The road Enders took eventually led him back to Towson, but not before Enders spent an "unhappy" year redshirting at Holy Cross and then resurrecting himself at Lackawanna Junior College in Scranton, Pa., last year.
"I wouldn't change anything if I could," Enders said Thursday afternoon, sitting in one of the football offices at Johnny Unitas Stadium. "I think junior college is a great way for guys to get a second chance. Cam Newton did it when he went to Blinn" College after starting his college career at Florida.
Enders is not comparing himself to Newton, who after a spending a year at the junior college in Texas ended up winning the national championship and a Heisman Trophy at Auburn last season before becoming the top overall pick in the NFL draft with the Carolina Panthers.
But Enders has played a key role in leading college football's biggest turnaround this season.
Enders has helped a team that won one game last year and two the season before to a 6-1 record and a No. 13 national ranking among Football Championship Subdivision teams going into Saturday night's home game against No. 21 Delaware (4-4, 2-3). The Tigers are 4-0 in the Colonial Athletic Association and tied with Maine for first place.
Enders credits Lackawanna coach Mark Duda, who played at Maryland in the early 1980s, with helping him get back his confidence.
"The whole atmosphere, it's just a great coaching staff," Enders said. "There's just a lot of experience. Their main job was getting us to where we wanted to be. It was a great experience."
It was while watching tape of a couple of other Lackawanna players that Towson coach Rob Ambrose fell in love with Enders' potential. Jared Ambrose, Towson's offensive coordinator, was familiar with Enders and talked him up to his big brother.
"I'm watching it and I say to Jared, 'Who the hell is the quarterback?' " Ambrose recalled. "My brother is the one who convinced me to take him. We all saw the same thing on tape, but there's a lot more that goes into it. Jared really knew that the kid had character, he's smart and he was a good kid."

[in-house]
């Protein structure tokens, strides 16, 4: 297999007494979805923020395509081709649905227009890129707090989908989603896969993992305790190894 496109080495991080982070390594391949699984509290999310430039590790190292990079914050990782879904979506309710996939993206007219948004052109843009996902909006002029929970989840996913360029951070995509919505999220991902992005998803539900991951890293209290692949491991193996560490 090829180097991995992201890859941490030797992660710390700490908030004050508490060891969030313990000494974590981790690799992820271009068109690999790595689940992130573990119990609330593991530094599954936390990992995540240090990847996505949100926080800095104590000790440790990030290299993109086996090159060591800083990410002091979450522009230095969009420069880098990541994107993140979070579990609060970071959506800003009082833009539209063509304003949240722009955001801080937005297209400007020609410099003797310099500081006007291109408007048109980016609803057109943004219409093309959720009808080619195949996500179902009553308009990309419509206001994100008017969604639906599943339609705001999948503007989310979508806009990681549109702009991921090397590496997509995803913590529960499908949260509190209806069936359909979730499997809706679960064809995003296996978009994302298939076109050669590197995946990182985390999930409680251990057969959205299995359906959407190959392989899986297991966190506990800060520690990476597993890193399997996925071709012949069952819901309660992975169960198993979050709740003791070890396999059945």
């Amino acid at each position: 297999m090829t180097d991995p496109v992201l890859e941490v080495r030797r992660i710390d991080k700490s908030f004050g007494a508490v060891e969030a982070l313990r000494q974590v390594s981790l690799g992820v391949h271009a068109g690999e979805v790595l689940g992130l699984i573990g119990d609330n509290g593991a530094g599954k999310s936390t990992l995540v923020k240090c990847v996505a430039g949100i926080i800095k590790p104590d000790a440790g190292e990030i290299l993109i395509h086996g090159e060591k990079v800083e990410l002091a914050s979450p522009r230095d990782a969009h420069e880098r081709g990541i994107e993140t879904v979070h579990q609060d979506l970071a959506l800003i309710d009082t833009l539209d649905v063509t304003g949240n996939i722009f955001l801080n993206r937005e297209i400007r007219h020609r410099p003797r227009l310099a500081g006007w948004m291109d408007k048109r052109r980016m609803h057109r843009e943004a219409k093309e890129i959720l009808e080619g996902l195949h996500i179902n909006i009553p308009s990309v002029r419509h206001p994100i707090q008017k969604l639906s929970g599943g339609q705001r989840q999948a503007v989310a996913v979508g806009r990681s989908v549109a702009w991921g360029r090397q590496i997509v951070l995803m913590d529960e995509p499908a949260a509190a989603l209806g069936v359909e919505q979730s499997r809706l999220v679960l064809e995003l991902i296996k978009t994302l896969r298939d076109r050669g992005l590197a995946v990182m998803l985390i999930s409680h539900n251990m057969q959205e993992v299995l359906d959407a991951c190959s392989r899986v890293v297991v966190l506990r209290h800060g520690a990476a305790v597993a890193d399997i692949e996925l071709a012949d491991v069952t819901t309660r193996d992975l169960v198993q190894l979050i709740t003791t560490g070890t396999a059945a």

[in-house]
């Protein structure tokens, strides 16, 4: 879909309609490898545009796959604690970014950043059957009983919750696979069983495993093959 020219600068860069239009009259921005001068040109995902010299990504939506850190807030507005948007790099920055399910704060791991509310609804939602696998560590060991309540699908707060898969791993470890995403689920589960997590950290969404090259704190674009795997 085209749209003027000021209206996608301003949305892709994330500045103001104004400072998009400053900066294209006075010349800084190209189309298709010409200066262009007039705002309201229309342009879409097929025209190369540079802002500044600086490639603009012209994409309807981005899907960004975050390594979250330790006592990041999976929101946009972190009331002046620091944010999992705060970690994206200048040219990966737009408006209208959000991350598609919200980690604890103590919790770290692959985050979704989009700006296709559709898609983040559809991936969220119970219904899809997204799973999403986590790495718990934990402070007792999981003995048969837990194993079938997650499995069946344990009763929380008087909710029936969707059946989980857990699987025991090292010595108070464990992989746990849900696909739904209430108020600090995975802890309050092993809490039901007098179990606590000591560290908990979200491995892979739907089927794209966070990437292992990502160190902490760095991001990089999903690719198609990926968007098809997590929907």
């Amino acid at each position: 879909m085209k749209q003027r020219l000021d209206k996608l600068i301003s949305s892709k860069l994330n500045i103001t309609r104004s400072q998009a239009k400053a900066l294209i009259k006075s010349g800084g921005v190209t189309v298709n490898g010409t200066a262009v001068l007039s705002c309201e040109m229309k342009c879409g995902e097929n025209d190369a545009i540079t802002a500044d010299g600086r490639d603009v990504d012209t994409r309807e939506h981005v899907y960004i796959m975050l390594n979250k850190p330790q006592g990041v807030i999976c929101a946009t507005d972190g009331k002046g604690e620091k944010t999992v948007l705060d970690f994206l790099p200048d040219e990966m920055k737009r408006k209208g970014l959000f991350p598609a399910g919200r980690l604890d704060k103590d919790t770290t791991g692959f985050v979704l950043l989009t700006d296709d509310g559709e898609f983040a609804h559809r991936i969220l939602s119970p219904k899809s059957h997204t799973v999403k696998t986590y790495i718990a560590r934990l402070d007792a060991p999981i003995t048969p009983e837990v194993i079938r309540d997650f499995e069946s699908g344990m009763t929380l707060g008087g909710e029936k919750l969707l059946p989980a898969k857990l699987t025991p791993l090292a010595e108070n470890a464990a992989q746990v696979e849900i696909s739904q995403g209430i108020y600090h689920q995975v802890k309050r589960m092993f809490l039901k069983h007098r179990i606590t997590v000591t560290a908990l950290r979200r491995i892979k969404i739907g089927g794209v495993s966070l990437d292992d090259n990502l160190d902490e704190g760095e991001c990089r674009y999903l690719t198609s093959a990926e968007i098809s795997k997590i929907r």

Ambrose said Enders' personality — including a bit of tattoo-armed swag — is important for a college quarterback.
"When you're a good Division I quarterback, you're not a guy, you're the guy," said Ambrose, a backup quarterback during his career at Towson. "It's confidence, it's upbeat, it's excited about everything."
One thing surprised Ambrose that he didn't see on tape.
"How fast he is," Ambrose said. "When we played Morgan [in the season opener], he ran away from a corner[back]. We didn't know Grant could run."
Ambrose should have asked Duda, who remembers Enders doing the same things in games last year "against guys who are now going to Auburn and Alabama." Duda said that had Enders not been required to spend the entire year at Lackawanna rather than transfer to a Division I school, he might have ended up "at K-State or someplace like that."
There would have been irony had Enders landed at Kansas State, since he might have taken the place of former high school rival Billy Cosh, who starred at Arundel and is now a backup at James Madison after he didn't play his first two years for the Big 12 school.
But Duda said of Enders' decision to go to Towson, "he went to the right program at the right time."
Duda compares Enders in size (6 feet 3, 212 pounds), athleticism and accuracy to one of his former Maryland teammates: Boomer Esiason.
"Boomer was a guy who could move around a little bit," said Duda, who spent five years as a defensive lineman with the St. Louis Cardinals. "Boomer was a physical guy, and he had a good arm, he put the ball where he wanted to put it. I think they're very comparable. Grant is a leader like Boomer and the other Maryland quarterbacks were. He's a [Division] I-A quarterback."
For Enders, ignorance might truly have been bliss in that he was not a part of Towson's lack of success the past couple of years.